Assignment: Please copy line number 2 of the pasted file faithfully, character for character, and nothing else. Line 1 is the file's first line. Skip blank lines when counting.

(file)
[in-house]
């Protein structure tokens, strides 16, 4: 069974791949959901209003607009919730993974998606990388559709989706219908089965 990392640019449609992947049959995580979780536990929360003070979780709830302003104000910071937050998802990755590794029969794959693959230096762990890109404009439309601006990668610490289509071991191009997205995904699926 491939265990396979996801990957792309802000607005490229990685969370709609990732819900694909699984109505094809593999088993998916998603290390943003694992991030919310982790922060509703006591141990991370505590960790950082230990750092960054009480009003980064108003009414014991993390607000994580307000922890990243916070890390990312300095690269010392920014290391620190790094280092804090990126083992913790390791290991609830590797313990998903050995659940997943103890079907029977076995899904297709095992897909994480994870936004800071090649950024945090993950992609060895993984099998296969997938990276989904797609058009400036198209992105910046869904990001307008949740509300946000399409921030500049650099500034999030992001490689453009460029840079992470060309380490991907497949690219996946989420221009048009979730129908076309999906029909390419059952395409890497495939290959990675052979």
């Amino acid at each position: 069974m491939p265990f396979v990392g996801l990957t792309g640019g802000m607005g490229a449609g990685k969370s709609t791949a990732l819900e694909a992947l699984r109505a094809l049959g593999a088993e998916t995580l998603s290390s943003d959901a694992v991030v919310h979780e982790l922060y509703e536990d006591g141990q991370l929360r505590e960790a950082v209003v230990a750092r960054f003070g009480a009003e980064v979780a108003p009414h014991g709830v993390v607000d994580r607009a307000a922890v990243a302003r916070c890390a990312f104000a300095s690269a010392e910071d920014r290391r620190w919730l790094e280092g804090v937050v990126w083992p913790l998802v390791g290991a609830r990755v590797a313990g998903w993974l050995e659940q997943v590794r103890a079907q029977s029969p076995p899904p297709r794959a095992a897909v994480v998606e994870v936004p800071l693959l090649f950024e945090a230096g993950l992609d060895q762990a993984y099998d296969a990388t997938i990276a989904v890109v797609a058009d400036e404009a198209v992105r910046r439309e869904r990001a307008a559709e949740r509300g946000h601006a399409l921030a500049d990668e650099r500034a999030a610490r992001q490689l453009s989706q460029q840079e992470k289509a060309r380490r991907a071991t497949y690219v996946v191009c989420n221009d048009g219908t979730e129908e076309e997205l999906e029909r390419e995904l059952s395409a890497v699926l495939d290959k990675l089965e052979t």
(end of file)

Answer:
């Protein structure tokens, strides 16, 4: 069974791949959901209003607009919730993974998606990388559709989706219908089965 990392640019449609992947049959995580979780536990929360003070979780709830302003104000910071937050998802990755590794029969794959693959230096762990890109404009439309601006990668610490289509071991191009997205995904699926 491939265990396979996801990957792309802000607005490229990685969370709609990732819900694909699984109505094809593999088993998916998603290390943003694992991030919310982790922060509703006591141990991370505590960790950082230990750092960054009480009003980064108003009414014991993390607000994580307000922890990243916070890390990312300095690269010392920014290391620190790094280092804090990126083992913790390791290991609830590797313990998903050995659940997943103890079907029977076995899904297709095992897909994480994870936004800071090649950024945090993950992609060895993984099998296969997938990276989904797609058009400036198209992105910046869904990001307008949740509300946000399409921030500049650099500034999030992001490689453009460029840079992470060309380490991907497949690219996946989420221009048009979730129908076309999906029909390419059952395409890497495939290959990675052979």